Skip to content
Join our Newsletter

Carson Binda: Time for MLAs and ministers to join the real-world economy

The perks for our politicians need to be cut, writes the B.C. director of the Canadian Taxpayers Federation
Premier David Eby's government ought to lead by example and start reining in the spending during tough economic times, says Carson Binda | Province of BC/Flickr

In the Canadian Army, officers eat last.

It doesn't matter how tired or hungry a young lieutenant is, they don't have a bite until every soldier has a full plate.

That’s leadership.

British Columbia MLAs need to start showing leadership and cut their perks before asking everyone else to tighten their belts. The premier’s office needs to stop padding its budget and ministers need to be held accountable if they overspend. Unfortunately for B.C. taxpayers, we’ve been seeing just the opposite.

It’s a tough economy for normal families right now. According to the Angus Reid Institute, a third of Canadians say they’re in a “bad” or “terrible” financial shape. Around 90 per cent of those people say that it’s difficult for them to even feed their families.

Nationally, housing affordability is “worse than it’s been in more than 30 years”The average price of a detached home is nearly $2 million in the area around Vancouver. If a couple wanted to buy a basic 1960s bungalow in Burnaby, they’d need a down payment of about $400,000 and their monthly mortgage payment would be $8,500 for 30 years.

While normal families are struggling, B.C. politicians are living like rockstars. If Premier David Eby is serious about helping out the little guy, his government needs to start leading by example.

Just to convince politicians to forgo their annual pay raise this year was like pulling teeth. MLAs wanted an eight-per-cent pay raise that would see back bench MLAs taking home an extra $10,000 per year. Convincing them that it was out of touch to take a pay raise took months of deliberation and “many thousands” of emails from worried taxpayers.

It shouldn’t have taken public outrage for the provincial politicians to do the right thing.

MLAs already make $115,000 per year, with ministers taking home $172,000 and Eby raking in $219,000. Through the legislative assembly’s transitional assistance program, MLAs are in line for an average of $144,000 once they quit or are fired by their constituents. In total, the current crop of legislators will cost taxpayers just under $12.2 million in transitional assistance alone.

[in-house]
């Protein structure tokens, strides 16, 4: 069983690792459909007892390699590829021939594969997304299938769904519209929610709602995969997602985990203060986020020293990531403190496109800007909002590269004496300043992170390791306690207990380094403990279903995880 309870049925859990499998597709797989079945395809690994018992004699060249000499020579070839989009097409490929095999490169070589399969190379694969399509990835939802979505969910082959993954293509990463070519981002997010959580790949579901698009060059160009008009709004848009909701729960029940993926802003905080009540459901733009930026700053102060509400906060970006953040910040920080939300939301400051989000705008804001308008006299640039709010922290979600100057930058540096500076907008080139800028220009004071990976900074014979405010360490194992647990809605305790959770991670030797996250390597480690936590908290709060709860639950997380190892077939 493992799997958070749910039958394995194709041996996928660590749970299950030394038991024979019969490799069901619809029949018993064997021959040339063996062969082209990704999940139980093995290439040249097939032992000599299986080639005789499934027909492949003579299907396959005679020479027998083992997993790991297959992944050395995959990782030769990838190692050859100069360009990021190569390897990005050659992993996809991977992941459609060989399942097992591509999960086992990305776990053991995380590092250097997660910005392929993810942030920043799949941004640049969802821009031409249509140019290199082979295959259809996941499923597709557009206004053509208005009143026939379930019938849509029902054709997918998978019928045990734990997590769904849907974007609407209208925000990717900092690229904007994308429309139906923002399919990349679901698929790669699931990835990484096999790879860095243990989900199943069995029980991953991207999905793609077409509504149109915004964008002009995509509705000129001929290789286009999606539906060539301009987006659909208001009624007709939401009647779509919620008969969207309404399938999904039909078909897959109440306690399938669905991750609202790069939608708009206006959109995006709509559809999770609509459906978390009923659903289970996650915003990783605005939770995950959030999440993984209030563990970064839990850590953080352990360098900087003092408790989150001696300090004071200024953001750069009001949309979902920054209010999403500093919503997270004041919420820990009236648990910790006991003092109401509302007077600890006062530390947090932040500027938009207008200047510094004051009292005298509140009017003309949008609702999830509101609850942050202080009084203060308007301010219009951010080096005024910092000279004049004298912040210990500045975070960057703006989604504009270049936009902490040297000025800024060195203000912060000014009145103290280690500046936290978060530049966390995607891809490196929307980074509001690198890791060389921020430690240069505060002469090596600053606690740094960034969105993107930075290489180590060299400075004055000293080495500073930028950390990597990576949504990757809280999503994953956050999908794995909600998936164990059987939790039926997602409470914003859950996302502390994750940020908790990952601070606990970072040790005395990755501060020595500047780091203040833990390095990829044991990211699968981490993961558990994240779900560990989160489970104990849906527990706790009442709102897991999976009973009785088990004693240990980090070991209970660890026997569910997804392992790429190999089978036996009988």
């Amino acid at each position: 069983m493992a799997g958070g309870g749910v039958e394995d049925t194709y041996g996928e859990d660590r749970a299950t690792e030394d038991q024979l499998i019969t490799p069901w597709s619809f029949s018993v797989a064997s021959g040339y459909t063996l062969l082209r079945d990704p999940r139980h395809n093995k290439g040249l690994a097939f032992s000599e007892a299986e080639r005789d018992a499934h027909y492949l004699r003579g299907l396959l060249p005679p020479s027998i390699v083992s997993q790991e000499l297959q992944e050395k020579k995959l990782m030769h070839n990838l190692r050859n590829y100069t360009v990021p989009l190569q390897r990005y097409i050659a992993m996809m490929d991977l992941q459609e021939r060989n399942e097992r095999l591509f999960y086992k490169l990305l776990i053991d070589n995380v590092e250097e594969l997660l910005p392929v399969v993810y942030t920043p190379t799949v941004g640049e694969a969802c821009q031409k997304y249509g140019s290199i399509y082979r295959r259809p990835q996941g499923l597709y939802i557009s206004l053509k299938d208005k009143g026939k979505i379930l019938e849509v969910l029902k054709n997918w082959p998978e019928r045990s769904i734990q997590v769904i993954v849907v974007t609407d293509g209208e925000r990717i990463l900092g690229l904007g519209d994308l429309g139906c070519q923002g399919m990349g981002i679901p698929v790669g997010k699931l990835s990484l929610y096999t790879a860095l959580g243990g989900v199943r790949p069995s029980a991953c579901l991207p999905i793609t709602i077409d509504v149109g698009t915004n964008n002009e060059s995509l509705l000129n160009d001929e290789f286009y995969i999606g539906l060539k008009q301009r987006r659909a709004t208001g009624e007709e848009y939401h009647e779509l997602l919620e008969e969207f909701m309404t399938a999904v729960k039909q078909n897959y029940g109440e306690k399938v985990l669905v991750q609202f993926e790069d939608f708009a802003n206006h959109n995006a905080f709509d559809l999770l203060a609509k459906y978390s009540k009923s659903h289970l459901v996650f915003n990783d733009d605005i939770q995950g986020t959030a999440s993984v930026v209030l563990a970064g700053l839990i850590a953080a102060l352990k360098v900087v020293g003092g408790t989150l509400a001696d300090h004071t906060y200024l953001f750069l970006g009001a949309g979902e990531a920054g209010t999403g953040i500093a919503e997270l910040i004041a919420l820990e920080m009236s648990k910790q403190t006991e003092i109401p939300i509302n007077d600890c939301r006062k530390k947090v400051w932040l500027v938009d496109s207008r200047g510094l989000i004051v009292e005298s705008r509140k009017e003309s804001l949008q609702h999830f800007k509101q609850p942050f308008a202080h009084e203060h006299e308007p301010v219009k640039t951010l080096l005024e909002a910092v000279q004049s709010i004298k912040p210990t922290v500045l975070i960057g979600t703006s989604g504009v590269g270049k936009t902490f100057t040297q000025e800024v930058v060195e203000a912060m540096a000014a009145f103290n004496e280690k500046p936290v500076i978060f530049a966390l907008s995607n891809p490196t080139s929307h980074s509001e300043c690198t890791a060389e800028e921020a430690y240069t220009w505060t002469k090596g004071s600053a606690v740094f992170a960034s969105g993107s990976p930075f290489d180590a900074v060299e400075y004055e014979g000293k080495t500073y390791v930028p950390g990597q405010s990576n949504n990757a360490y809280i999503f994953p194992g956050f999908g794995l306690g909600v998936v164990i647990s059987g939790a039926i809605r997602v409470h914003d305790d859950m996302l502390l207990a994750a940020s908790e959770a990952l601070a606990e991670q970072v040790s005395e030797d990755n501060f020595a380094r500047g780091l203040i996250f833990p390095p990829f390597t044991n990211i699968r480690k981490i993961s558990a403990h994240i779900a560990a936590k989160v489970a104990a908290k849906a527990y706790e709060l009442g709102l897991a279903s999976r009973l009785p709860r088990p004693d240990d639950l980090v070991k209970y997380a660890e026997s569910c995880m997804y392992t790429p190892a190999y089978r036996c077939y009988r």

Even though they went without their annual pay raise, the politicians have been taking more money through larger operational budgets for their offices and ministries.

In 2022-23, the Office of the Premier had a budget of $15 million. This year’s budget saw Eby padding that with an unplanned, extra $1 million.

At the same time, Eby added two brand new ministries which, combined, will cost British Columbians a billion dollars this year. The new Ministry of Housing is estimated to cost $897 million, while the Ministry of Emergency Management and Climate Readiness costs have been pegged at $101 million this year.

Despite the Ministry of Emergency Management taking over various roles from the Ministry of Public Safety, that ministry’s budget also went up this year. Last year, the Ministry of Public Safety spent $913 million, this year, that’s going up to just over $1 billion. 

In total, this year will see politicians spending $55.4 billion on their ministries. Last year’s budget projected $50.7 billion in ministry spending. That means politicians are overspending their budgets by $4.7 billion.

If the ministers had simply stuck to their budgets, British Columbia could end this year with a $500-million surplus instead of a forecasted $4.2-billion deficit.

The perks don’t end at six-figure salaries, a golden parachute and outrageous office expenses.

NDP MLA Spencer Chandra Herbert made headlines and caught the attention of the editorial pages when it was reported that he has billed taxpayers more than $70,000 in travel expenses over the past two years. His expenses include multiple same-day round trips made by helicopter between his home near Victoria and the Vancouver riding he represents.  

But the problem isn’t isolated to Chandra Herbert. MLAs in B.C. are entitled to bring an accompanying person who “is typically a family member,” on 12 trips every year. That’s far more than is allowed in other provinces.

For comparison, Alberta spouses are allowed to travel on four MLA trips per year, but only if they are needed for “public or official business.” In many other provinces, politicians’ family members aren’t allowed to expense any travel.    

It’s time that the Eby government starts showing leadership from the top. Eby needs to show taxpayers that we aren’t alone in the economic storm our province has endured. Cutting his cabinet’s perks and making sure they aren’t overspending by billions is an easy way to start. 

Carson Binda is the B.C. director for the Canadian Taxpayers Federation.